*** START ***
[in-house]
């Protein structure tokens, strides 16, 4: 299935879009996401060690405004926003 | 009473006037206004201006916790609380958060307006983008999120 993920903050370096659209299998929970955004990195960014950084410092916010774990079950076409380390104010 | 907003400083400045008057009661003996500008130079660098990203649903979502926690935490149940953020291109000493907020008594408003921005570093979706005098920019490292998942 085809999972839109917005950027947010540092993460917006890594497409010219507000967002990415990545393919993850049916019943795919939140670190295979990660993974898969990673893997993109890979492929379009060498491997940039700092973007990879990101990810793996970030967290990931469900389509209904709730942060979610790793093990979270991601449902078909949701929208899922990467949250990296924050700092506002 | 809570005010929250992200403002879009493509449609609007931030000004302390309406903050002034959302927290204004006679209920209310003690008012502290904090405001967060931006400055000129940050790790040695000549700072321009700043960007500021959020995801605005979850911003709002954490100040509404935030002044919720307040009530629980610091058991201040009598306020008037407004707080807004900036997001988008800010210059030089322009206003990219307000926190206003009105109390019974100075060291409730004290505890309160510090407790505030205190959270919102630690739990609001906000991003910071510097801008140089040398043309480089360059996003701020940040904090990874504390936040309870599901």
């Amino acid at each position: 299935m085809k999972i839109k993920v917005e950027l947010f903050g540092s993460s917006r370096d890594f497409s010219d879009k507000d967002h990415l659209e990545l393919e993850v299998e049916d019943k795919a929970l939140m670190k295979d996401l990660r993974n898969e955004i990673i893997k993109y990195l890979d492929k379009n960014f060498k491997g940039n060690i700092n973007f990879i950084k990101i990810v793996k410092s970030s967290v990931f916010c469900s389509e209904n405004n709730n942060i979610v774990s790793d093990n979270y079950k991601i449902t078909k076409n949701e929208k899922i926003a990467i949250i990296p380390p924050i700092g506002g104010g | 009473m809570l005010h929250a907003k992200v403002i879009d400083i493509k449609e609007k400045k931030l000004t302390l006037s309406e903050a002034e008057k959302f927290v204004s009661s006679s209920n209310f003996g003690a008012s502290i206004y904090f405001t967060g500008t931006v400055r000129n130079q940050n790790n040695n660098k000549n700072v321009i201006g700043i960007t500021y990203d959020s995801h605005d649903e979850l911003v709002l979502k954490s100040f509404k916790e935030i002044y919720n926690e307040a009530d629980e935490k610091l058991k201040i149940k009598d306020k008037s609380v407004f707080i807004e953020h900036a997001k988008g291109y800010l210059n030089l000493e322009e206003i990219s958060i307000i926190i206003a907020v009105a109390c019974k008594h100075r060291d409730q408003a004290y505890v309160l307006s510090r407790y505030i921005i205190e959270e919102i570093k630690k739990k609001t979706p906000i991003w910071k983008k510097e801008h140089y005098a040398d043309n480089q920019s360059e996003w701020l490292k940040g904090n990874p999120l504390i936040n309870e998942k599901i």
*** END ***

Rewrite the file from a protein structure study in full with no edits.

[in-house]
């Protein structure tokens, strides 16, 4: 299935879009996401060690405004926003 | 009473006037206004201006916790609380958060307006983008999120 993920903050370096659209299998929970955004990195960014950084410092916010774990079950076409380390104010 | 907003400083400045008057009661003996500008130079660098990203649903979502926690935490149940953020291109000493907020008594408003921005570093979706005098920019490292998942 085809999972839109917005950027947010540092993460917006890594497409010219507000967002990415990545393919993850049916019943795919939140670190295979990660993974898969990673893997993109890979492929379009060498491997940039700092973007990879990101990810793996970030967290990931469900389509209904709730942060979610790793093990979270991601449902078909949701929208899922990467949250990296924050700092506002 | 809570005010929250992200403002879009493509449609609007931030000004302390309406903050002034959302927290204004006679209920209310003690008012502290904090405001967060931006400055000129940050790790040695000549700072321009700043960007500021959020995801605005979850911003709002954490100040509404935030002044919720307040009530629980610091058991201040009598306020008037407004707080807004900036997001988008800010210059030089322009206003990219307000926190206003009105109390019974100075060291409730004290505890309160510090407790505030205190959270919102630690739990609001906000991003910071510097801008140089040398043309480089360059996003701020940040904090990874504390936040309870599901």
């Amino acid at each position: 299935m085809k999972i839109k993920v917005e950027l947010f903050g540092s993460s917006r370096d890594f497409s010219d879009k507000d967002h990415l659209e990545l393919e993850v299998e049916d019943k795919a929970l939140m670190k295979d996401l990660r993974n898969e955004i990673i893997k993109y990195l890979d492929k379009n960014f060498k491997g940039n060690i700092n973007f990879i950084k990101i990810v793996k410092s970030s967290v990931f916010c469900s389509e209904n405004n709730n942060i979610v774990s790793d093990n979270y079950k991601i449902t078909k076409n949701e929208k899922i926003a990467i949250i990296p380390p924050i700092g506002g104010g | 009473m809570l005010h929250a907003k992200v403002i879009d400083i493509k449609e609007k400045k931030l000004t302390l006037s309406e903050a002034e008057k959302f927290v204004s009661s006679s209920n209310f003996g003690a008012s502290i206004y904090f405001t967060g500008t931006v400055r000129n130079q940050n790790n040695n660098k000549n700072v321009i201006g700043i960007t500021y990203d959020s995801h605005d649903e979850l911003v709002l979502k954490s100040f509404k916790e935030i002044y919720n926690e307040a009530d629980e935490k610091l058991k201040i149940k009598d306020k008037s609380v407004f707080i807004e953020h900036a997001k988008g291109y800010l210059n030089l000493e322009e206003i990219s958060i307000i926190i206003a907020v009105a109390c019974k008594h100075r060291d409730q408003a004290y505890v309160l307006s510090r407790y505030i921005i205190e959270e919102i570093k630690k739990k609001t979706p906000i991003w910071k983008k510097e801008h140089y005098a040398d043309n480089q920019s360059e996003w701020l490292k940040g904090n990874p999120l504390i936040n309870e998942k599901i």